The reality is quite different. Figures show that the Arab population of Jerusalem has grown constantly since 1967. Statistics also show that the number of Arabs has increased in comparison to the Jewish population. In 1967 the percentage of Arabs was 25.8% of the total population of Jerusalem. By 2009 it had increased to 35.7%.
The free Dutch daily ‘De Pers’ is a serial offender when it comes to distortions and lies in its Israel reporting.
Take for example science-editor Marcel Hulspas, who claimed the following when writing about the Arab countries:
Most likely you cannot register ( in the Arab countries) as a non-believer at municipality birth, marriage and death registers in those countries, but that is also impossible in democratic Israel. In the eyes of the state, everyone is forced to be Jewish.”
Forced to be Jewish? Aside from the fact that more than 1,000,000 Israeli citizens are registered as Muslim, Christian or Baha’i, Jews can also register as non-Jews if they wish to do so.
De Pers’ Israel correspondent Eva Ludemann is not even able to write a journalistic report about Israel. All of her articles are libelous.
Over the last month she published two articles which were rife with distortions and outright lies. One of these articles dealt with the position of women in Israeli society. Ludemann presented a picture in which all women in Israel are ultra-orthodox and subordinate to men.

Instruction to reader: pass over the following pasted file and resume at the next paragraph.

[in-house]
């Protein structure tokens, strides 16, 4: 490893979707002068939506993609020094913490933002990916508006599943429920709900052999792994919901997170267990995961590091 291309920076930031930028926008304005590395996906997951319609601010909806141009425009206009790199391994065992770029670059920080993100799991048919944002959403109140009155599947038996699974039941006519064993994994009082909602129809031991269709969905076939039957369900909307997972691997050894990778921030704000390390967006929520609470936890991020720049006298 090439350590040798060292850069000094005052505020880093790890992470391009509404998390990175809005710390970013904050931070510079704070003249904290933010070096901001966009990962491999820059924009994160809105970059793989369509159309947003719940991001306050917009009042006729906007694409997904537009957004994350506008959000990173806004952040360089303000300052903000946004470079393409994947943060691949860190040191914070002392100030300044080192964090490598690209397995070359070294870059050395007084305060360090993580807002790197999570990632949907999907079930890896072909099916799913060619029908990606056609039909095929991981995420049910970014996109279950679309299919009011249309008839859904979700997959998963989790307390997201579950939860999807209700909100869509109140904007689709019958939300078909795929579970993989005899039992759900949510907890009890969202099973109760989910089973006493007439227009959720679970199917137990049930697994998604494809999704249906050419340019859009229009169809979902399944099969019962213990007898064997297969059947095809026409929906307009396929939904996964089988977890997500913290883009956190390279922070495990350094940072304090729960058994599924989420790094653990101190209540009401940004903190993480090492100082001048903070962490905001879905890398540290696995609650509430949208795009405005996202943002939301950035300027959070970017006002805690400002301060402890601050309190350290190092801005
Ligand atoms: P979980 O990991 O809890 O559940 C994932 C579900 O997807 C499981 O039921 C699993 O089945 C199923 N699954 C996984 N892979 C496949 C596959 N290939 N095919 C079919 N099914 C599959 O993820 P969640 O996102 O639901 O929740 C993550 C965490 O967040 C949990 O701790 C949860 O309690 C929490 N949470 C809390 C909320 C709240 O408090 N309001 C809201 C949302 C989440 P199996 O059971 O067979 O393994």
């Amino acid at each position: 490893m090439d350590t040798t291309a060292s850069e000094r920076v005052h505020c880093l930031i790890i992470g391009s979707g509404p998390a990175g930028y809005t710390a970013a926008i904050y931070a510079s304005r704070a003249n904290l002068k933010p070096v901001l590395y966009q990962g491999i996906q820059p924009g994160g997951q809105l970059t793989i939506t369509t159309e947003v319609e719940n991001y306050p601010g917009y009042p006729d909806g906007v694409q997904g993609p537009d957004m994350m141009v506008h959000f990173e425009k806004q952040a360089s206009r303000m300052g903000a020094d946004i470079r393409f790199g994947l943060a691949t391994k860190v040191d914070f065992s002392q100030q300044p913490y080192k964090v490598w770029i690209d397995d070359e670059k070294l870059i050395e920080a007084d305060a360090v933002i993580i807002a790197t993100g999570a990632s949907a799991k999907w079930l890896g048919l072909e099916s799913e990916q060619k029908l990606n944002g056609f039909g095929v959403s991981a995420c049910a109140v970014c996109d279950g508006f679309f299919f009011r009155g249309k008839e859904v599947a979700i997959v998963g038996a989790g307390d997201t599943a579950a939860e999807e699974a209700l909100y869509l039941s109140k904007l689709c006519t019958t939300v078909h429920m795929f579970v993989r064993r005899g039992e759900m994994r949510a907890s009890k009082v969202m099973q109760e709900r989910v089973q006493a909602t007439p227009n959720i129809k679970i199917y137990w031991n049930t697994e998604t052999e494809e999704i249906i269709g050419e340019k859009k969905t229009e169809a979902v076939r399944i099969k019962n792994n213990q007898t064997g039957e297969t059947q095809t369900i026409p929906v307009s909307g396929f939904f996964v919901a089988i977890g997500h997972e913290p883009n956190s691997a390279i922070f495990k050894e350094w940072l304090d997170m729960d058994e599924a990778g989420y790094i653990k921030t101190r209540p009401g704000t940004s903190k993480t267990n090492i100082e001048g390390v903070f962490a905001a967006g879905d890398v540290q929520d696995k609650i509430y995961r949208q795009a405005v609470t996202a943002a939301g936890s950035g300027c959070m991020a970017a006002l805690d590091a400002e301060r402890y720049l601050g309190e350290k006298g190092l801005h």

When confronted with the facts, the apparently angry editor of De Pers wrote he was fed up with the criticism about every ‘De Pers’ article which pictures Israel in a negative way. He refused to grant the right of reply when a detailed rebuttal of the article was submitted.
These are just two examples of newspaper articles which have appeared in the Dutch media over the last month.
Generally speaking one can say there are only some small news outlets such as the Christian daily ‘Reformatorisch Dagblad’ and the weekly magazine ‘Elsevier’, which are making an effort to present the correct and complete story about Israel.
The same pattern can be seen on the Dutch television. The Israeli side of the story is frequently being ignored and it is possible to determine the political views of editors by noting which guest commentators are invited toappear on programs.
For example on October 18th the program “Nieuwsuur” (News Hour) invited ex-prime minister Dries Van Agt, who is known to be a fierce opponent of Israel. He was supposed to give his comment on the release of Gilad Shalit. Predictably Van Agt ended up in a diatribe against the Israeli ‘blockade’ of Gaza.
Documentary programs on Dutch TV show the same bias.